Qauqaua: A San Folk Story from Botswana Told by Coex’ae Qgam
Johannesburg: Artists’ Press, 1996
Smithsonian Libraries

Qauqaua tells a traditional folk tale of the San people of southern Africa.  It is illustrated with vivid drawings by San artists affiliated with the Kuru Art Project in D’Kar, Ghanzi District, Botswana.[1]  This collaborative artists’ book comprises eleven color plates, most spanning two pages; each is signed by its artist.  Sixty-one plates were used to complete the eleven prints, and the plates were destroyed after completion.  Qauqaua was published in an edition of one hundred, plus twenty artist proofs.

Qauqaua : a San folk story from Botswana told by Coex'ae Qgam published by Artists' Press, 1996. Morning Next  Day. African Art Museum artists' books exhibit research image.

Master printer Mark Attwood, of The Artists’ Press, assisted with the production of the lithographs in Qauqaua.  Lithography is one of the more complicated printing processes, requiring the collaboration of an experienced printer.  The images were drawn directly onto lithographic printing plates during a workshop in 1994.[2]  Attwood then worked with the Kuru Art Project artists at their studio in D’Kar to proof the plates on an etching press.  The letterpress printing process has imparted a slightly embossed, tactile quality to the pages.

The book is bound in goatskin leather from the Kalahari Desert, which has been tanned in the traditional manner using the elandsboontjiem, or eland’s root.

Qauqaua : a San folk story from Botswana told by Coex'ae Qgam published by Artists' Press, 1996. Quagua Cover. African Art Museum artists' books exhibit research image.

One edge of the slightly rough archival-quality paper has its natural deckle, and the other edges have been torn rather than cut.

The story of Qauqaua was told by Coex’ae Qgam, better known as Dada, who is the best known of the Kuru artists.  She is fluent in five southern African languages and originally worked as a translator for the Kuru Art Project.  Intrigued by their art making, she decided to try her own hand. [3]  Thamae Setshogo, Qwaa Mangana, Cg’ose Ntcox’o, Sobe Sobe, Nxabe Eland, Coex’ae Bob, Qhaeqhao Moses, and Thamae Kaashe also collaborated on Qauqaua

The Folk Tale Qauqaua

The folk tale of Qauqaua is an origin story that explains the existence of a very large smooth rock in Namibia, the guinea fowl, the morama bean, and wild potato plants.  It is a gruesome story about Qauqaua, a beautiful woman with smooth, satiny skin.  Her husband kills her mother after the old woman speaks ill of him to his and Qauqaua’s daughter.  When she sees what her husband has done, Qauqaua kills him by stabbing his throat with a red-hot awl.  Soon the husband’s brothers, learning what has transpired, pursue Qauqaua to take their revenge.  With her child on her back, Qauqaua flees.  With words that sound like the call of a guinea fowl, the little girl warns her of the brothers’ pursuit and throws thorns on the ground to stop them.  But they catch Qauqaua and kill her.  Her blood soaks the ground to become the morama bean plant and the wild potato, and her body turns into a smooth, shiny stone.  The child turns into a guinea fowl, continuing to make the same call that warned her mother.  According to the notes in the book, “The story is mythically connected to rock engravings which are said to be the footprints of Qauqaua near Mamumo, Botswana.  Across the border on a farm called ‘Uichenas’ south of Gobabis, Namibia, there lies an unusual, smooth, large round stone.  This is said to be the body of Qauqaua.”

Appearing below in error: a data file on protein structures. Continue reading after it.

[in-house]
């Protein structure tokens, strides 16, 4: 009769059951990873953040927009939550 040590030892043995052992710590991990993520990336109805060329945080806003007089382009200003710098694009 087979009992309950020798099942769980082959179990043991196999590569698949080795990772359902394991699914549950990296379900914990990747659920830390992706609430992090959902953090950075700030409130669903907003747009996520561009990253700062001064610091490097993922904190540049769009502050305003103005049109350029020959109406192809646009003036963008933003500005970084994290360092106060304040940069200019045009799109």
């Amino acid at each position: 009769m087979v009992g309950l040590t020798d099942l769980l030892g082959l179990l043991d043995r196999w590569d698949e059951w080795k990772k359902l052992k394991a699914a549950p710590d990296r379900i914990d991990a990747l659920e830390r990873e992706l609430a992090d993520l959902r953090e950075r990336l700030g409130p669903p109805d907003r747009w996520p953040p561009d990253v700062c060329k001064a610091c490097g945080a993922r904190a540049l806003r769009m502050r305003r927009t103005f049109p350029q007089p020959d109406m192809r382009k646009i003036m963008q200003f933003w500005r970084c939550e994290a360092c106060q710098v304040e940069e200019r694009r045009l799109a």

Qauqaua : a San folk story from Botswana told by Coex'ae Qgam published by Artists' Press, 1996. Bird Footprints. African Art Museum artists' books exhibit research image.

Qauqaua “is the first book ever to tell a San folk story in the language and words of the story teller and then illustrated by San artists from the Kuru Art Project in Botswana.” [4]  The story was written in Naro, the predominant language of the Ghanzi district,  by Dutch linguists Hessel and Cobi Visser, who were the first to transcribe the language.  The story was then translated into English by the staff of the Kuru Cultural Centre for this book.

The connection to the famed rock in Botswana and the local flora and fauna makes the story one that is particularly relevant to the people who tell it and compelling to those of us who read it.  Kuru Art Project artists often create artworks focusing on the past and on stories of how things were, perhaps in an effort to keep the past alive in the community.  This may be the poignant reason they selected Qauqaua to share with us.

Qauqaua : a San folk story from Botswana told by Coex'ae Qgam published by Artists' Press, 1996. Still Hunting. African Art Museum artists' books exhibit research image.


The Artists’ Press. “Kuru Art Project.”

The Artists’ Press.  “Qauqaua.”

Attwood, Mark.   “Kuru Art Project.” In Images and Form: Prints, Drawings and Sculpture from Southern Africa and Nigeria.  Edited by John Picton, pages 65-69.  London: School of Oriental and African Studies, University of London, 1997.

The Bag Factory: Fordsburg Artists’ Studios: 10 Minnaar Street Fordsburg.  Newtown, South Africa: The Bag Factory Fordsburg Artists' Studios, 1999.

Gollifer, Ann.   “The Kuru Art Project, D’Kar, Botswana.” In Transitions: Botswana, Namibia, Mozambique, Zambia, Zimbabwe, 1960-2000, pages 110-112.  London:  Africa Centre, 2005.

Kuru Art Project. “Techniques.”

[1]  The Kuru Art Project provides artists from the Ghanzi community with technical advice, materials, and studio space, while encouraging the artists to develop their own techniques and styles. 

[2]  See The Bag Factory for a photograph of Cg’ose Ntcox’o drawing on an aluminum plate, page 11.

[3]  Mark Attwood, “The Kuru Art Project,” page 67.

[4]  The Bag Factory, page 11.